Friday, October 24, 2014

The Racist/Capitalist Truth Behind the Ebola Crisis

 Horace Campbell is Professor of African American Studies and Political Science at Syracuse University. He is the author of Global NATO and the Catastrophic Failure in Libya: Lessons for Africa in the Forging of African Unity, Monthly Review Press, New York, 2013.

Source: TeleSUR English

As the Ebola outbreak rages, and there are projections of more than 1.4 million persons infected in the next few months, the African Union and ECOWAS has taken a back seat as the international media uses this virus to stigmatize Africa and Africans. Pious statements have been made by the World Health Organization (WHO) as the World Bank warns that Ebola could have “catastrophic” economic costs on the region of Western Africa. This same World Bank has not yet accepted any reasonability for its role in promoting neo-liberal politics that degraded the health care facilities of Africa. 

This degradation will be called in this statement, economic warfare. Bioeconomic warfare is the combination of economic warfare and biological warfare. In the midst of this tragedy, Britain, France and the United States use the deaths of thousands to remilitarize West Africa. 

Characteristically, this militaristic intervention with the division of the three societies between USA (Liberia) France (Guinea) and the United Kingdom (Sierra Leone) ensures that the media attention is placed on the military deployments of the western states and not on measures for public education.

The kind of international response that will be needed for countering bioeconomic warfare requires a different kind of public education and mobilization than what the African Union and ECOWAS has so far called for. Liberia, Sierra Leona and Guinea are the societies that are at the epicenter of the outbreak of (Ebola hemorrhagic fever (EHF) that some writers have said has spun out of control. (i) These three territories are members of the Economic Community for West Africa (ECOWAS). ECOWAS is one of the five regional organizations that make up the African Union (AU). Six months after it was clear that this epidemic was widespread, in August 2014, there was a meeting of ECOWAS held in Ghana to address the outbreak. In this meeting, it was stressed that the best approach to curbing the spread of and bringing the disease under control remains effective quarantine, isolation and public education. 

There is no indication that either the AU or ECOWAS is working at their maximum effort to bring this disease under control. In the same month of August, the Director General of the World Health Organization stated that, the outbreak is “the largest and most severe and most complex that we’ve ever seen in the nearly 40-year history of this disease.”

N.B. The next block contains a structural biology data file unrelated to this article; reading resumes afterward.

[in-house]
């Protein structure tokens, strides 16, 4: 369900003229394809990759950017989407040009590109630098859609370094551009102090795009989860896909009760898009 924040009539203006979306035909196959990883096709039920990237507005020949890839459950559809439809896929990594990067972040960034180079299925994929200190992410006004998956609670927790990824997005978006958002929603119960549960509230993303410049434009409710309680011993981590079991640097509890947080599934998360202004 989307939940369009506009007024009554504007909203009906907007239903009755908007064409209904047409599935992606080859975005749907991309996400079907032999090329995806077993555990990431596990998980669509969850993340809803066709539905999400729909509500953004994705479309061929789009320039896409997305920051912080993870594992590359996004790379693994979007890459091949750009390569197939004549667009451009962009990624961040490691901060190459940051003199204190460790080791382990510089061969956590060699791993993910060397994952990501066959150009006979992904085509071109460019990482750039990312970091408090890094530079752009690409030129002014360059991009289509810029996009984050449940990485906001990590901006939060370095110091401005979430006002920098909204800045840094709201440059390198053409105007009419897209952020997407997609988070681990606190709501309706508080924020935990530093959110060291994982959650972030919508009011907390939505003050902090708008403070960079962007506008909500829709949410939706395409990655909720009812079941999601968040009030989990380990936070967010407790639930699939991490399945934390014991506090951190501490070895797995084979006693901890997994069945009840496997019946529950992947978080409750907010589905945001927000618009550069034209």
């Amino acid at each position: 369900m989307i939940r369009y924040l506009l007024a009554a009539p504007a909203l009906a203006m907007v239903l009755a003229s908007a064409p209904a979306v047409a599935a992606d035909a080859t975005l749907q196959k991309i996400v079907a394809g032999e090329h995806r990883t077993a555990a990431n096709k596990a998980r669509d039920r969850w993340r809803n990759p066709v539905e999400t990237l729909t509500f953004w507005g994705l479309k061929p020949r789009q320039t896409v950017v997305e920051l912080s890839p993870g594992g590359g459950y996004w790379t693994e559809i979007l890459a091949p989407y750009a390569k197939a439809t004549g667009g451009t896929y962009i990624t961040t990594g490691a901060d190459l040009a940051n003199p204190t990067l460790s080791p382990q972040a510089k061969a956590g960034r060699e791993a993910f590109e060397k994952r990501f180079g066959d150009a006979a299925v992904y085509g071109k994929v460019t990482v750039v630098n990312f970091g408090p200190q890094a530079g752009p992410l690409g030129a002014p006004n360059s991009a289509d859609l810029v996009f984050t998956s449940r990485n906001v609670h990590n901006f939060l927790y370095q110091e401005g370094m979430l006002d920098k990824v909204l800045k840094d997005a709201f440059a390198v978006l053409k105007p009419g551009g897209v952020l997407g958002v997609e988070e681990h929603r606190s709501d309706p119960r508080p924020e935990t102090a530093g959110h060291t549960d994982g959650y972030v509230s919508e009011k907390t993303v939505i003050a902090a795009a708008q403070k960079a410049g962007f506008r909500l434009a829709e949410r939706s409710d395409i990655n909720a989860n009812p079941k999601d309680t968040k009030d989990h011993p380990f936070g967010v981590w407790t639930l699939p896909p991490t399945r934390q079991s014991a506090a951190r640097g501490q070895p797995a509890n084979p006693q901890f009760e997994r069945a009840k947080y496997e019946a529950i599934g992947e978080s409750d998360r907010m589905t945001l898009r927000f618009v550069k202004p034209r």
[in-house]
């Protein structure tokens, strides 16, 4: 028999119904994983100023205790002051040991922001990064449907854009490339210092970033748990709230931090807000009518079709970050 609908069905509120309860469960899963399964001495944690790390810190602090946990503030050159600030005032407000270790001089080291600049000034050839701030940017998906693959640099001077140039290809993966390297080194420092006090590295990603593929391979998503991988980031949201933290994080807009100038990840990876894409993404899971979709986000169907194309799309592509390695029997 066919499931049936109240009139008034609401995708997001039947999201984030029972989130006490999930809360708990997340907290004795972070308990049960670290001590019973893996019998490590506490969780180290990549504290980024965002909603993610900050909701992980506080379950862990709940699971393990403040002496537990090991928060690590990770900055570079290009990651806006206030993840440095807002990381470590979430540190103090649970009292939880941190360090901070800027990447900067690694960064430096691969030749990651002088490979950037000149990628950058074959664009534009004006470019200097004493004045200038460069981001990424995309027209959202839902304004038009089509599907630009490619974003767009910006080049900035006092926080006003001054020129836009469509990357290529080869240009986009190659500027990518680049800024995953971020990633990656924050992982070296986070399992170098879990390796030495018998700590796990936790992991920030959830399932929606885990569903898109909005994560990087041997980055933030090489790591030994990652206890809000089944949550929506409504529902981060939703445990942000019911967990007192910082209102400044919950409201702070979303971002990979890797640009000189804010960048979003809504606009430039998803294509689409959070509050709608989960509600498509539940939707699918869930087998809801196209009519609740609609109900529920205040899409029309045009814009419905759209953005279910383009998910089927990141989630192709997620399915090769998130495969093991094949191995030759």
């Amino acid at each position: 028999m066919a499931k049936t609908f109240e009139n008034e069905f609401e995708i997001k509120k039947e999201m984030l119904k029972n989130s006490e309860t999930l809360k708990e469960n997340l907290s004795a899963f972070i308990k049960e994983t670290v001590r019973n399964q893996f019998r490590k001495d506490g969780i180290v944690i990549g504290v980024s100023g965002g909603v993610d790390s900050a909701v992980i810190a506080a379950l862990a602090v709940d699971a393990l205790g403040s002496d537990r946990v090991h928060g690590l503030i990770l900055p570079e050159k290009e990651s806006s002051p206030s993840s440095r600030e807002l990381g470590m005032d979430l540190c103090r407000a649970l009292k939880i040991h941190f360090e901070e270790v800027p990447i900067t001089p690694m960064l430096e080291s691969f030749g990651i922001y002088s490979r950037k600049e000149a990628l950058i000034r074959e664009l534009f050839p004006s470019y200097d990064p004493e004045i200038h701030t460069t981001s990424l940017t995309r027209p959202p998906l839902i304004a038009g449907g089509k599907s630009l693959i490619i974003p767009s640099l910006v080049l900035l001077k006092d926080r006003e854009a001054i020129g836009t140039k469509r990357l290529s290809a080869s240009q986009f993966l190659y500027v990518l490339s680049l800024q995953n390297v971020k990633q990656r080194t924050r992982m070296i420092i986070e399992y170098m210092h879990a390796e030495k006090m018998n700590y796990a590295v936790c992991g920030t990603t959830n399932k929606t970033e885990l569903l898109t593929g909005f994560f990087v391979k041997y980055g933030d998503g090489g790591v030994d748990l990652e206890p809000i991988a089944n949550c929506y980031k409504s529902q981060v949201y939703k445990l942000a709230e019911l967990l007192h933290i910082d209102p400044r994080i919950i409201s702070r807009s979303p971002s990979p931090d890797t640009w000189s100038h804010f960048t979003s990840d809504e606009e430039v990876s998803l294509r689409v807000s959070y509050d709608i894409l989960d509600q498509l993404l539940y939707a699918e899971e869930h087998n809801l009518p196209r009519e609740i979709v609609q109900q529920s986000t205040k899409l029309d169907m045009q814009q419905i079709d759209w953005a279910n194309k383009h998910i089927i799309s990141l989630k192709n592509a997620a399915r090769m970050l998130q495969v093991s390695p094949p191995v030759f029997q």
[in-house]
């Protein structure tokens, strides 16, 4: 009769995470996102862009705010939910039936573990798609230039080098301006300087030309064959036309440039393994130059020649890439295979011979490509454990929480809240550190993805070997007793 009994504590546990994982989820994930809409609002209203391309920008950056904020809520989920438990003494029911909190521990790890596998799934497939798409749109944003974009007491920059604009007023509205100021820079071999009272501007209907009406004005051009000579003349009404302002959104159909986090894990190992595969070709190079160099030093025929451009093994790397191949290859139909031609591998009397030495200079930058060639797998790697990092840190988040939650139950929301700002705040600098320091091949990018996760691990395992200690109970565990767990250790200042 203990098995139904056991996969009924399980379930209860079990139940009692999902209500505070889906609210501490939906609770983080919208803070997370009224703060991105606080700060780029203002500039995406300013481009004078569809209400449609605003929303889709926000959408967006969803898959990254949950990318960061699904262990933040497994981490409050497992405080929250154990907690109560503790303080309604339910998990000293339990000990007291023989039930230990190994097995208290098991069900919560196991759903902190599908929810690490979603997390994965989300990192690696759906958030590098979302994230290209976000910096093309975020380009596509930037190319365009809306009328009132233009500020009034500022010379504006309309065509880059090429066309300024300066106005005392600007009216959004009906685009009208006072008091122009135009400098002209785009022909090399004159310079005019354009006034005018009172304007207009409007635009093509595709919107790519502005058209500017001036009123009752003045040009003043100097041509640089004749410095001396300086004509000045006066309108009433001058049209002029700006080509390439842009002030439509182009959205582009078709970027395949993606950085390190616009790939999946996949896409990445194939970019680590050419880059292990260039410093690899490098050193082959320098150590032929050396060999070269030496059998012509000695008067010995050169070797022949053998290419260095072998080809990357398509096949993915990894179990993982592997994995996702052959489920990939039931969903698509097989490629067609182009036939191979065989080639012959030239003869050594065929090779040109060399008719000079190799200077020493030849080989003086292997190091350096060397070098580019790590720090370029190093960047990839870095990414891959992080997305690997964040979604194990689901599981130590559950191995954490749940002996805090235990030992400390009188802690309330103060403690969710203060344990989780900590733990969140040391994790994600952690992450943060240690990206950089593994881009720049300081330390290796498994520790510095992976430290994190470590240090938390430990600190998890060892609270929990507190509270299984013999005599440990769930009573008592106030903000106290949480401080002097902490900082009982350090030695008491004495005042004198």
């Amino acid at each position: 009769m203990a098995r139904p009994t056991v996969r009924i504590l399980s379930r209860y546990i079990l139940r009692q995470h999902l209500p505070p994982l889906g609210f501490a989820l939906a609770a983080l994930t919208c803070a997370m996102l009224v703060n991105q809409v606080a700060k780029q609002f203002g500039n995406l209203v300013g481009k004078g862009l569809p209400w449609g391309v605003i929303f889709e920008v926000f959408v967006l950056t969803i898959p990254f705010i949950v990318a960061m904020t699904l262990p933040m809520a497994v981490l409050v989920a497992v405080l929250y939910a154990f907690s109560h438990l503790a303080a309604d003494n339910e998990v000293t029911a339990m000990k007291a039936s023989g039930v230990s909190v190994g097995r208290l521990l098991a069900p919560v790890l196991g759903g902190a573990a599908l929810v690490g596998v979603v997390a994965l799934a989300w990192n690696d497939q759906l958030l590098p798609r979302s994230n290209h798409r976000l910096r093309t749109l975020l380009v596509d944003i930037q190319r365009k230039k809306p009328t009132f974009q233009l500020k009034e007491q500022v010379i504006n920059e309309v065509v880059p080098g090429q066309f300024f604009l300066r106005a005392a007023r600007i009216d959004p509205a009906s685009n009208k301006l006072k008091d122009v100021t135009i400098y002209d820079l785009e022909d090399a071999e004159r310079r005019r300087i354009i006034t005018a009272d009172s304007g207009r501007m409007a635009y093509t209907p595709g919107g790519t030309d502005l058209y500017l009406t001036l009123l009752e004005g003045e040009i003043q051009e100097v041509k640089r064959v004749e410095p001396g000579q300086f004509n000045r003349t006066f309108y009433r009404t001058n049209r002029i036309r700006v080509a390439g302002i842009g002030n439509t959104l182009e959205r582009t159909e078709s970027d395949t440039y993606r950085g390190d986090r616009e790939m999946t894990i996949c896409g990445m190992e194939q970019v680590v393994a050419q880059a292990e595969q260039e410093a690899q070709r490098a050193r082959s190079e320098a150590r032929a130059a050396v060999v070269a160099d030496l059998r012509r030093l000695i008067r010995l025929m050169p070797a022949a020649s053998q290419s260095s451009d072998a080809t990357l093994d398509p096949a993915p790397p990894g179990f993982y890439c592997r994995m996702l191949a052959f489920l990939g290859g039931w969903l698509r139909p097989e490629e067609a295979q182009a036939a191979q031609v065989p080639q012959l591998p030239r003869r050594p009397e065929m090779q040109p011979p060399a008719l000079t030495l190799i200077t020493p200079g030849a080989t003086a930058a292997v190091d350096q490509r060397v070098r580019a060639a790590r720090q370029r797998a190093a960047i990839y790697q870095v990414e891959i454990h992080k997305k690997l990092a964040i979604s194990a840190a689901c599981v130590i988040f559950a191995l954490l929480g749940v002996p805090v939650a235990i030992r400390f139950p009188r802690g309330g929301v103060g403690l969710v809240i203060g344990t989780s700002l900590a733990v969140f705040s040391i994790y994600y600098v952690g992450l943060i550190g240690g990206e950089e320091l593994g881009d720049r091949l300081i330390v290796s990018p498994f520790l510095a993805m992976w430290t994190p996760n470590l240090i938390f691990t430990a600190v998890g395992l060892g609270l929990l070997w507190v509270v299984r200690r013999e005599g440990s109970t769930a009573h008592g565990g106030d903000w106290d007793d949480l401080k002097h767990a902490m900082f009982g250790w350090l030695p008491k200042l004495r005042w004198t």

One of the priorities of public education is for citizens to have a fuller understanding of the source or sources of Ebola and the kind of responses that can bring this pandemic under control. Citizens need to understand everywhere that Ebola is not particularly contagious. There should be the clarification that there is no cure for Ebola. All of the therapies and vaccines being used so far are experimental. 

The simple requirements of control are robust public health infrastructures, clean water facilities with sanitation and a clean environment. In short, Ebola can only be contained with robust health facilities. The very same institutions and organizations that have been at the forefront of bioeconomic warfare in Africa cannot lead the mobilization against Ebola. 

This mobilization requires nonmilitary, civilian medical leadership. Ebola presents one more challenge for a new kind of leadership in Africa that can value the lives of the producers.

Ebola: Where did it come from?

From the varying press reports this current strain of Ebola broke out in Guinea at the end of 2013 and was brought to international attention by the time it had spread across West Africa by March 2013. The symptoms of Ebola haemorrhagic fever begin 4 to 16 days after infection. Persons develop fever, chills, headaches, muscle aches, and loss of appetite. As the disease progresses, vomiting, diarrhea, abdominal pain, sore throat and chest pain can occur. The blood clot and the patient may bleed from injection sites as well as into the gastrointestinal tract, skin and internal organs. The mortality rate is usually very high. 

This virus is not spread through the air via coughs or sneezes like the common cold. It is spread through frequent contact with bodily fluids and can be spread only by someone who is showing symptoms.

It should be stated from the outset that Ebola is not one of those illnesses which is known to the majority of healers and doctors in Africa. Scientific journals of all continents attest to the profound ignorance about this virus. Fifteen years ago the internationally respected International Journal of Infectious Diseases stated that “Filoviridae is the only known virus family about which we have such profound ignorance.” (ii) What accounts for this profound ignorance on the part of the top researchers in the West?

Inside Africa, the most experienced, the traditional healers have no experience in dealing with this illness. The reports in the mainstream media place the first outbreak of Ebola in Africa in 1976. This virus was named for a river in Zaire, Africa, where Ebola was allegedly first detected.” Then, according to information released by the Center for Disease Control (CDC) in Atlanta,” Ebola is a member of a family of RNA viruses known as filoviruses. When magnified several thousand times by electron microscope, these viruses have the appearance of long filaments of threads. Although the CDC places the first outbreak of Ebola in Zaire in 1976, the leading scientific journals such the Lancet and the New EnglanJournal of Medicine placed the first outbreak in Marburg Germany.